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Yamashita v. Styer

Court Supreme Court, United States
Case number 317 U.S. 1; 66 S. 340
Decision title Judgment
Decision date 4 February 1946
Parties
  • Tomoyuki Yamashita
  • Lieutenant General Wilhelm D. Styer, Commanding General of the United States Army Forces, Western Pacific
Other names
  • In re Yamashita
Categories War crimes
Keywords command responsibility, Japan, military commission, Philippines, United States, war crimes, World War II
Links
Other countries involved
  • Philippines
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Summary

At the end of the Second World War, Tomoyuki Yamashita was a Commander in the Japanese Army serving in the Philippines. His troops were allegedly responsible for killing, torturing and raping thousands of civilians.

On 3 September 1945, Yamashita surrendered to the United States army. A US military commission tried him for violations of the laws of war. Yamashita was charged with having failed to perform his duties as an army commander to control the operations of his troops, thus “permitting them to commit” atrocities. He was convicted and sentenced to death by hanging.

Yamashita appealed at the US Supreme Court, because the military commission had lacked many procedural and evidential protections. The Supreme Court denied this appeal. The Supreme Court ruled that even if Yamashita did not know about the crimes committed by his subordinates, because of his position as a superior, he should have known. Yamashita was executed on 23 February 1946.

The outcome of this case has been much debated and criticised, because of the claimed lack of evidence and the ‘should have known’ criteria as described by the Supreme Court. 

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Procedural history

On 3 September 1945, the accused surrendered to the United States Army and became a prisoner of war. The accused was a former Commanding General of the Fourteenth Army Group of the Imperial Japanese Army in the Philippines.

A military commission was appointed by General Styer in order to try the accused for a violation of the laws of war.

On 8 October 1945, the accused was held for trial before a military commission of five Army officers appointed by order of General Styer. The accused had allegedly failed in his duty as an army commander to control the operations of his troops, permitting them to commit specified atrocities against the civilian population and prisoners of war. Yamashita was found guilty and sentenced to death by hanging on 7 December 1945.

Yamashita addressed the Supreme Court of the Philippines for a writ of habeas corpus, but this was denied on jurisdictional grounds.

He then lastly addressed the United States Supreme Court a petition for habeas corpus, which is the current decision.

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Related developments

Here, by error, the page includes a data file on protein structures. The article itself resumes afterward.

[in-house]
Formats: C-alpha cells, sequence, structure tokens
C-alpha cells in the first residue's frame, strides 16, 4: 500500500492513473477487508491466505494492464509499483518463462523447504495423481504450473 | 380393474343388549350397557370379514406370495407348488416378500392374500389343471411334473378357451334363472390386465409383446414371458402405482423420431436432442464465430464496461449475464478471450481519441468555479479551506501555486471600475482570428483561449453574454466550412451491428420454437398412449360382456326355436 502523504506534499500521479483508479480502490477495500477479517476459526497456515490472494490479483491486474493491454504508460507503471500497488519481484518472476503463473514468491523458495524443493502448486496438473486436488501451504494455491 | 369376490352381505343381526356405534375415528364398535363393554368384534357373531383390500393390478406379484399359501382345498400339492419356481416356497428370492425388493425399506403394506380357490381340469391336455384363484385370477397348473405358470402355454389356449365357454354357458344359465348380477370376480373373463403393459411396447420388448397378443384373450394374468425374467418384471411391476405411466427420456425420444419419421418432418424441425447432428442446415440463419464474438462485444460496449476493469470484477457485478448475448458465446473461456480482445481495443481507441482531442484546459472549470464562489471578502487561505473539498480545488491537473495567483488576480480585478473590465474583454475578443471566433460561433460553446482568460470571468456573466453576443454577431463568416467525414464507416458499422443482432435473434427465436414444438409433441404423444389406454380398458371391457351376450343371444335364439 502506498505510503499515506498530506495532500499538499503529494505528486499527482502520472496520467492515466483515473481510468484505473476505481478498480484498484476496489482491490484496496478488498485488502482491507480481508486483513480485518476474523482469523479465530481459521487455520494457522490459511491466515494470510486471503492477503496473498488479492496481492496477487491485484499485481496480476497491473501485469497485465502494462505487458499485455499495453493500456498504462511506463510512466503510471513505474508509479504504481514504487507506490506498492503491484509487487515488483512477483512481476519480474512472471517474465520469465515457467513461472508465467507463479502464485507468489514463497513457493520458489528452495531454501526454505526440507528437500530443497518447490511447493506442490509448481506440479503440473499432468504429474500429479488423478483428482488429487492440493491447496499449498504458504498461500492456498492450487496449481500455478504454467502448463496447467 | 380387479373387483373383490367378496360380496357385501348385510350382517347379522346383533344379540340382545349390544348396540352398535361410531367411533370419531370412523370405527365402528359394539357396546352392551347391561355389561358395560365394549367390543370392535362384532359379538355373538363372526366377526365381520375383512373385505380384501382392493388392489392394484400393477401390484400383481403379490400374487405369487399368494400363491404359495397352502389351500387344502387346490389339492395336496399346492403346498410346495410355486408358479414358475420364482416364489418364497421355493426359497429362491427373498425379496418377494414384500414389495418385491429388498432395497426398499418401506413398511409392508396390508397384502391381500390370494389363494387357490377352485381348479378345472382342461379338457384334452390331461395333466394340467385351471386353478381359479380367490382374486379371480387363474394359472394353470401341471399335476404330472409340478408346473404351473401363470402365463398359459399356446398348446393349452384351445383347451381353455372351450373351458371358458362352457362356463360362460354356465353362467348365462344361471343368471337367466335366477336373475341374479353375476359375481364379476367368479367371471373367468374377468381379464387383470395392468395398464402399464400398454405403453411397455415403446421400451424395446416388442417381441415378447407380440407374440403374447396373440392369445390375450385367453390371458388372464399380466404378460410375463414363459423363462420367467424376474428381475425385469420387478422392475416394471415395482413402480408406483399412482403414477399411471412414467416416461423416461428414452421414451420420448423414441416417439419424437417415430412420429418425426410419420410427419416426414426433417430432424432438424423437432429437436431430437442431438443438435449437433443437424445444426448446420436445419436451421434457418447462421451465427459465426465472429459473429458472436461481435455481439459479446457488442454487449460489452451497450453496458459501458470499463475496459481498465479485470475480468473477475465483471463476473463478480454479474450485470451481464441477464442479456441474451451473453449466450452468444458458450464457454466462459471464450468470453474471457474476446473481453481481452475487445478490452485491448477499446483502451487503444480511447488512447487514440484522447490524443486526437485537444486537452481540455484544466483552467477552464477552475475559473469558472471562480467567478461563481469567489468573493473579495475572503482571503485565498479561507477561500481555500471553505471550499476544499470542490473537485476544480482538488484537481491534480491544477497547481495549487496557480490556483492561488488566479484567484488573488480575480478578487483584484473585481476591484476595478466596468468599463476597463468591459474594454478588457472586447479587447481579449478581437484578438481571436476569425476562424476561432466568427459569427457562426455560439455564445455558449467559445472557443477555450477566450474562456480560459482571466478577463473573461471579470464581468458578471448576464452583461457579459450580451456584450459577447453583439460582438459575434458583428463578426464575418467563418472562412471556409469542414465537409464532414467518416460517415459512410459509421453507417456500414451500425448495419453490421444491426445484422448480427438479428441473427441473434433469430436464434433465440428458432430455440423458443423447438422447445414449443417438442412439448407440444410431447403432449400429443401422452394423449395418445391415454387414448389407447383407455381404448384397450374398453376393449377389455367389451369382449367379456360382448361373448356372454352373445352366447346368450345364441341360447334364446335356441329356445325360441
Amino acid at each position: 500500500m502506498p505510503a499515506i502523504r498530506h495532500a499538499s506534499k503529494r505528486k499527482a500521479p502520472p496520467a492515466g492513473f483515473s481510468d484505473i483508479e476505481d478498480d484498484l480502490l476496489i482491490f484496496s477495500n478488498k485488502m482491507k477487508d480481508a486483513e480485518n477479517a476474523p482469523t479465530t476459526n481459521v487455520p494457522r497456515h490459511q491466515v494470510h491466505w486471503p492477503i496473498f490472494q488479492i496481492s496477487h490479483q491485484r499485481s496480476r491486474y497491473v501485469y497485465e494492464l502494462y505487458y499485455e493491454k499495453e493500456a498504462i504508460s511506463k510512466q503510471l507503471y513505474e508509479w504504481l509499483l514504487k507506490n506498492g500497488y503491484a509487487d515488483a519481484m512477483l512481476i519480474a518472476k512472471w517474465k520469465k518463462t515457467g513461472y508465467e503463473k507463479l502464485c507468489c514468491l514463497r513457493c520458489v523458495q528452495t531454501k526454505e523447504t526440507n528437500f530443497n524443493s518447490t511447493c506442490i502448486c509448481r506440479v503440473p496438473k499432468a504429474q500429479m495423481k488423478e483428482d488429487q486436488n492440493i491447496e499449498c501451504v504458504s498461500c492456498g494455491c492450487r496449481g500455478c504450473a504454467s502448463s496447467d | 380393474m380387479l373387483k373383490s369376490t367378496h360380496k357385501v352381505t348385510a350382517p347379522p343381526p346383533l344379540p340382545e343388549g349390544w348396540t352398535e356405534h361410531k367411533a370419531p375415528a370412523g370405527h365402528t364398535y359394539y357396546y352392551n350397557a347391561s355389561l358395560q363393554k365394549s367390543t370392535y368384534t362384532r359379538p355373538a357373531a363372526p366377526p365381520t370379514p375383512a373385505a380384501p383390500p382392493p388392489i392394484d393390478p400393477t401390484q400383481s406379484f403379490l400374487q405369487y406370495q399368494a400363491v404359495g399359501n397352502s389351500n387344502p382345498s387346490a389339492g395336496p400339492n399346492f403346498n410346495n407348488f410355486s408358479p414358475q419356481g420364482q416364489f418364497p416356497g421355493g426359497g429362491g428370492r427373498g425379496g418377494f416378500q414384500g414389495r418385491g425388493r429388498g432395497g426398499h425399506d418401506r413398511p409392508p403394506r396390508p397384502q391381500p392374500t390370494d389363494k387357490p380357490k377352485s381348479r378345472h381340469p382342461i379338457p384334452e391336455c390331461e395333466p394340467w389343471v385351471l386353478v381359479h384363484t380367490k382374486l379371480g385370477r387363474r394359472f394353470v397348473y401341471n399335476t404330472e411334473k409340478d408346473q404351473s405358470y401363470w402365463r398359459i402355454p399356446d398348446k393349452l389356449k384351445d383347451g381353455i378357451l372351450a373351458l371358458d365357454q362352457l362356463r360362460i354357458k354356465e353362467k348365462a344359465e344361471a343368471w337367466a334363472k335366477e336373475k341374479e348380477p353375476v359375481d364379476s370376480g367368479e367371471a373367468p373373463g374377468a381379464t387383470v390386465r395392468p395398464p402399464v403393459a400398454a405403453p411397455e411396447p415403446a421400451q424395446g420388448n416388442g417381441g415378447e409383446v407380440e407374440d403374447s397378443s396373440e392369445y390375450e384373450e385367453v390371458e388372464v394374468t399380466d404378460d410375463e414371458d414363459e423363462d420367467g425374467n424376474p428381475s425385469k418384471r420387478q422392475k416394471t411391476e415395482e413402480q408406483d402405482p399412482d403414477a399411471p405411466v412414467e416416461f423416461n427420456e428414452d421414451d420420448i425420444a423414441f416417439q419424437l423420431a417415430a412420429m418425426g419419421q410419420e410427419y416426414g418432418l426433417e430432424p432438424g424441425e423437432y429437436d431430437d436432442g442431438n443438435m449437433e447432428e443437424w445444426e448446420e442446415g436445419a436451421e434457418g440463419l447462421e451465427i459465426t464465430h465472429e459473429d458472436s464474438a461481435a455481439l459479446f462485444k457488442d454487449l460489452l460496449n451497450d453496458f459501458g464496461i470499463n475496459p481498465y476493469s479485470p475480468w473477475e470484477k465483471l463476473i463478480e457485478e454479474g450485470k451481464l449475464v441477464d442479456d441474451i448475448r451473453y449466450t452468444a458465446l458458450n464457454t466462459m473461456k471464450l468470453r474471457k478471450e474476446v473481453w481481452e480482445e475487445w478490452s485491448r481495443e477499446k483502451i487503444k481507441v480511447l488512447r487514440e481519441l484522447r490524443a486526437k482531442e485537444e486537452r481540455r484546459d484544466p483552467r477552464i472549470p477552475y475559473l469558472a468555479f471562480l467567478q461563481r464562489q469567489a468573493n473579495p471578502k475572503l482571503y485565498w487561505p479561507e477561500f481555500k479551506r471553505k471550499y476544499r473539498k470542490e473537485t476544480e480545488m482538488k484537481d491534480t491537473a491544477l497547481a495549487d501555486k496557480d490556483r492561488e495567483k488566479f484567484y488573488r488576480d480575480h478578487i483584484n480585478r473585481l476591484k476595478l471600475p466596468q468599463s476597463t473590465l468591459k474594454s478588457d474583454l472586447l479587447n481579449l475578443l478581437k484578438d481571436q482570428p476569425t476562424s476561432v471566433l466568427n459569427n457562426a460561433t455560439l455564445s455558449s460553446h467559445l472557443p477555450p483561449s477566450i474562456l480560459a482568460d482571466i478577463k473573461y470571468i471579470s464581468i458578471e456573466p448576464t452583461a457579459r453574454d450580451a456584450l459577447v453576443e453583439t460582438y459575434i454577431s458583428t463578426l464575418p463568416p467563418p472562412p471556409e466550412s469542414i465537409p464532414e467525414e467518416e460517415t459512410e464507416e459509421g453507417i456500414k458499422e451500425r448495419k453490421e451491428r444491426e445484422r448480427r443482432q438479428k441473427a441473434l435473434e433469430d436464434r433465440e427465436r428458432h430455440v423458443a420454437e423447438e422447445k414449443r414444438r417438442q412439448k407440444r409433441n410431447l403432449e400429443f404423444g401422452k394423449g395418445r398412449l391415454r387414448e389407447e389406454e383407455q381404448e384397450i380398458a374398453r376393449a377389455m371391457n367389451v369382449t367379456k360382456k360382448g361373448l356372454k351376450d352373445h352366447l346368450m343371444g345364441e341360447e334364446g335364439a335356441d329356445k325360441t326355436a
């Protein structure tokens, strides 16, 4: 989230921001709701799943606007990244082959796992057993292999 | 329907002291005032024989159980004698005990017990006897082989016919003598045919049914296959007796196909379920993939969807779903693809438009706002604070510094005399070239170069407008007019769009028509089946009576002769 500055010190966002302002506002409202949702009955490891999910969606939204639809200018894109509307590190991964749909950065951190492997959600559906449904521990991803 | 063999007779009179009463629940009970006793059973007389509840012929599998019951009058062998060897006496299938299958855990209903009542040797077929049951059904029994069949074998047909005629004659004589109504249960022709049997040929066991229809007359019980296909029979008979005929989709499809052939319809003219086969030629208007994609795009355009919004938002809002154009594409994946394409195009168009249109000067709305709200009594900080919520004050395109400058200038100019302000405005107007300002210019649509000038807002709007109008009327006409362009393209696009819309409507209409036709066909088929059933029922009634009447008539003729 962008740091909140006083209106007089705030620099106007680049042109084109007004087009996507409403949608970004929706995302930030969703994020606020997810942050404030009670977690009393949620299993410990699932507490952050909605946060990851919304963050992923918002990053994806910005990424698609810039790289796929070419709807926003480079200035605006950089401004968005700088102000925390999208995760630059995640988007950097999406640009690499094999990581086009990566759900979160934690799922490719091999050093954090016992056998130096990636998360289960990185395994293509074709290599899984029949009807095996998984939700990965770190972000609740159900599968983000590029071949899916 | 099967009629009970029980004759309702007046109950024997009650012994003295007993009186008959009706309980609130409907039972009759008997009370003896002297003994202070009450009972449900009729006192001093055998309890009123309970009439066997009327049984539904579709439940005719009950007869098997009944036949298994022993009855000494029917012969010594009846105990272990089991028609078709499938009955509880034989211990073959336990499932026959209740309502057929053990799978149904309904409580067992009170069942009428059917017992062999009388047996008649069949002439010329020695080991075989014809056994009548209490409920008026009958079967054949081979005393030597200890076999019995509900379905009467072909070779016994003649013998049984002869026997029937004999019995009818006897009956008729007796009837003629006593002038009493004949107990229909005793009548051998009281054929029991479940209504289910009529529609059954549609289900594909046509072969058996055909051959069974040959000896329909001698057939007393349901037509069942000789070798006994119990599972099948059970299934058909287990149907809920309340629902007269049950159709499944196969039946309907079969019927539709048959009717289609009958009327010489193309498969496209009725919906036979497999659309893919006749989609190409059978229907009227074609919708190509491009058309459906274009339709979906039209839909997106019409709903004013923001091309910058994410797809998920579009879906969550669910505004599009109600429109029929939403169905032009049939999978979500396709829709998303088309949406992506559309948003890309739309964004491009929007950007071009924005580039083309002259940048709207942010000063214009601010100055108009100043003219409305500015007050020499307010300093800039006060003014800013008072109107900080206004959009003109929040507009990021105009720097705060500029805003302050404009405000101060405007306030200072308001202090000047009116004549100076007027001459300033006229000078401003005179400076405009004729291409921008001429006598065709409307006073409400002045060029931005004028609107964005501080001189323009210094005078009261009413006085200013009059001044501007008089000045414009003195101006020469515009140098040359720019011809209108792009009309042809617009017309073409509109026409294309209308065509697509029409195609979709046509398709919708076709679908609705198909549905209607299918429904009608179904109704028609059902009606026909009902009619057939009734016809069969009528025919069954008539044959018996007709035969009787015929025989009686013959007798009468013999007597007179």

Yamashita was executed on 23 February 1946.

 The Yamashita case set a precedent for command responsibility:

“The modern legal standard governing the doctrine of command responsibility in the United States rests upon the precedent established by the United States Supreme Court in the case of General Tomoyuki Yamashita. The Court's holding has become known as the "Yamashita Standard" (A.E. Mahle, 'The Yamashita Standard', PBS).

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Legally relevant facts

The petition for habeas corpus by the accused alleged that the detention of the petitioner for the purpose of the trial was unlawful for several reasons:

  • The military commission was not lawfully created;
  • The charge against the petitioner fails to charge him with a violation of the laws of war;
  • The commission was without authority and jurisdiction to try and convict petitioner.
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Core legal questions

  • Was the military commission unlawfully established and without jurisdiction?
  • Could the commission lawfully try Yamashita after hostilities had ceased for his failure to stop his subordinates from committing violations of the law of war?

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Specific legal rules and provisions

  • Articles 60 and 63 of the 1929 Geneva Convention relative to the Treatment of Prisoners of War.
  • Articles 8, 15, 25 and 38 of the Articles of War.
  • Articles 1, 8, 9 and 10 of the United States Constitution.

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Court's holding and analysis

The Supreme Court disagrees that the military commission unlawfully created and without jurisdiction and denies the writ. The Court held that the commission was not only created by a commander competent to appoint it, but his order conformed to the established policy of the government and was in complete conformity with the Articles of War.

Moreover, there was authority to convene the commission, even after hostilities had ended, to try violations of the law of war that were committed before the war’s cessation, at least until peace was officially recognized by treaty or proclamation.

Further, the accused was not entitled to any of the evidentiary and procedural protections afforded by the Geneva Convention, part 3, chapter 3, V, title III, because that applied only to persons subjected to judicial proceedings for offenses committed while prisoners of war.

The Court held that the Articles of War are not applicable to the trial of an enemy combatant by a military commission; therefore the military commission did not violate any Acts of Congress.

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Further analysis

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Instruments cited

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Additional materials

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Social media links

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